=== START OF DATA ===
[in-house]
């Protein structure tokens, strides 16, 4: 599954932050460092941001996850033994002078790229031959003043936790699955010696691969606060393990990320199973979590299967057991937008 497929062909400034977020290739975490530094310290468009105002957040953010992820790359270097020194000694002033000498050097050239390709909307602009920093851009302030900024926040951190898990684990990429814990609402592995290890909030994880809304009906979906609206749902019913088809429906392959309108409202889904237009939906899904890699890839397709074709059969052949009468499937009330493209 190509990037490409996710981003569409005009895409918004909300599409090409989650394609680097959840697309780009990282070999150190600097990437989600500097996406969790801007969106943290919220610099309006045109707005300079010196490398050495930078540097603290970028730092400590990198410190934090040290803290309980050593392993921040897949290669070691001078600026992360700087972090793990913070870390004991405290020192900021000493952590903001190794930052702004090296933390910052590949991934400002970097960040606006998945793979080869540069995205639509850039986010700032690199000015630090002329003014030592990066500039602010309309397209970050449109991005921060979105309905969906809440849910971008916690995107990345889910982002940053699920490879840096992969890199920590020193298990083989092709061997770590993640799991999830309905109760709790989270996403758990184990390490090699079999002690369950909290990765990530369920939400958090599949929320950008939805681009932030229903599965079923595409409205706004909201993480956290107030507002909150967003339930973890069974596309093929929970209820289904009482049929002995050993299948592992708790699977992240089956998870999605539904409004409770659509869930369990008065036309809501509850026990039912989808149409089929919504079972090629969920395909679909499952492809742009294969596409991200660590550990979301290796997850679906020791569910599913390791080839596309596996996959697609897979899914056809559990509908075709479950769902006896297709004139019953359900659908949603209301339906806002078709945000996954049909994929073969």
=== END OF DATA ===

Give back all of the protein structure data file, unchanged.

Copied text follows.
[in-house]
């Protein structure tokens, strides 16, 4: 599954932050460092941001996850033994002078790229031959003043936790699955010696691969606060393990990320199973979590299967057991937008 497929062909400034977020290739975490530094310290468009105002957040953010992820790359270097020194000694002033000498050097050239390709909307602009920093851009302030900024926040951190898990684990990429814990609402592995290890909030994880809304009906979906609206749902019913088809429906392959309108409202889904237009939906899904890699890839397709074709059969052949009468499937009330493209 190509990037490409996710981003569409005009895409918004909300599409090409989650394609680097959840697309780009990282070999150190600097990437989600500097996406969790801007969106943290919220610099309006045109707005300079010196490398050495930078540097603290970028730092400590990198410190934090040290803290309980050593392993921040897949290669070691001078600026992360700087972090793990913070870390004991405290020192900021000493952590903001190794930052702004090296933390910052590949991934400002970097960040606006998945793979080869540069995205639509850039986010700032690199000015630090002329003014030592990066500039602010309309397209970050449109991005921060979105309905969906809440849910971008916690995107990345889910982002940053699920490879840096992969890199920590020193298990083989092709061997770590993640799991999830309905109760709790989270996403758990184990390490090699079999002690369950909290990765990530369920939400958090599949929320950008939805681009932030229903599965079923595409409205706004909201993480956290107030507002909150967003339930973890069974596309093929929970209820289904009482049929002995050993299948592992708790699977992240089956998870999605539904409004409770659509869930369990008065036309809501509850026990039912989808149409089929919504079972090629969920395909679909499952492809742009294969596409991200660590550990979301290796997850679906020791569910599913390791080839596309596996996959697609897979899914056809559990509908075709479950769902006896297709004139019953359900659908949603209301339906806002078709945000996954049909994929073969």